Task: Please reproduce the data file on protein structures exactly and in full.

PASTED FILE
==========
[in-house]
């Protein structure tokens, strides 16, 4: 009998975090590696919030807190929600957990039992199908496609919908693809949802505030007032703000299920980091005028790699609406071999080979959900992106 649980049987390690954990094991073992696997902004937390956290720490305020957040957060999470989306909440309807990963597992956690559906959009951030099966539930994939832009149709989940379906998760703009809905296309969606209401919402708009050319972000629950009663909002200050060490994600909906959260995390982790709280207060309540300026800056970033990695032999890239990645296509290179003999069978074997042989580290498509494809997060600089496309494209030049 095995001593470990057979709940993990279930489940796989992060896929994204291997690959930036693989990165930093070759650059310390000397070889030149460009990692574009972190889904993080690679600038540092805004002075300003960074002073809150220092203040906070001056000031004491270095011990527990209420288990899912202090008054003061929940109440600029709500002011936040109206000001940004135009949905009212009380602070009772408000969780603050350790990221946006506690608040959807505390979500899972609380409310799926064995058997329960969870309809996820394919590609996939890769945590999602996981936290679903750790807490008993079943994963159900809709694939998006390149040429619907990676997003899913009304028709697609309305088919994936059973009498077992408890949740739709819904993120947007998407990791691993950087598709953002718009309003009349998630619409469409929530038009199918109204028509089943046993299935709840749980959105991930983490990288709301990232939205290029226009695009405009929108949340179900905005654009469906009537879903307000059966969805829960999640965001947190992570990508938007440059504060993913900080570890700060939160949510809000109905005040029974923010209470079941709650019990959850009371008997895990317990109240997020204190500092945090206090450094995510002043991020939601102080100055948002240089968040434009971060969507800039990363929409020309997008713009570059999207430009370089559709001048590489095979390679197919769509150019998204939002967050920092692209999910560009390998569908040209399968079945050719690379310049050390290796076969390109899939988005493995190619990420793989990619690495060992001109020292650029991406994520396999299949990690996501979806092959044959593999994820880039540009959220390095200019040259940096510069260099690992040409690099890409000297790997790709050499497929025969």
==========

[in-house]
């Protein structure tokens, strides 16, 4: 009998975090590696919030807190929600957990039992199908496609919908693809949802505030007032703000299920980091005028790699609406071999080979959900992106 649980049987390690954990094991073992696997902004937390956290720490305020957040957060999470989306909440309807990963597992956690559906959009951030099966539930994939832009149709989940379906998760703009809905296309969606209401919402708009050319972000629950009663909002200050060490994600909906959260995390982790709280207060309540300026800056970033990695032999890239990645296509290179003999069978074997042989580290498509494809997060600089496309494209030049 095995001593470990057979709940993990279930489940796989992060896929994204291997690959930036693989990165930093070759650059310390000397070889030149460009990692574009972190889904993080690679600038540092805004002075300003960074002073809150220092203040906070001056000031004491270095011990527990209420288990899912202090008054003061929940109440600029709500002011936040109206000001940004135009949905009212009380602070009772408000969780603050350790990221946006506690608040959807505390979500899972609380409310799926064995058997329960969870309809996820394919590609996939890769945590999602996981936290679903750790807490008993079943994963159900809709694939998006390149040429619907990676997003899913009304028709697609309305088919994936059973009498077992408890949740739709819904993120947007998407990791691993950087598709953002718009309003009349998630619409469409929530038009199918109204028509089943046993299935709840749980959105991930983490990288709301990232939205290029226009695009405009929108949340179900905005654009469906009537879903307000059966969805829960999640965001947190992570990508938007440059504060993913900080570890700060939160949510809000109905005040029974923010209470079941709650019990959850009371008997895990317990109240997020204190500092945090206090450094995510002043991020939601102080100055948002240089968040434009971060969507800039990363929409020309997008713009570059999207430009370089559709001048590489095979390679197919769509150019998204939002967050920092692209999910560009390998569908040209399968079945050719690379310049050390290796076969390109899939988005493995190619990420793989990619690495060992001109020292650029991406994520396999299949990690996501979806092959044959593999994820880039540009959220390095200019040259940096510069260099690992040409690099890409000297790997790709050499497929025969």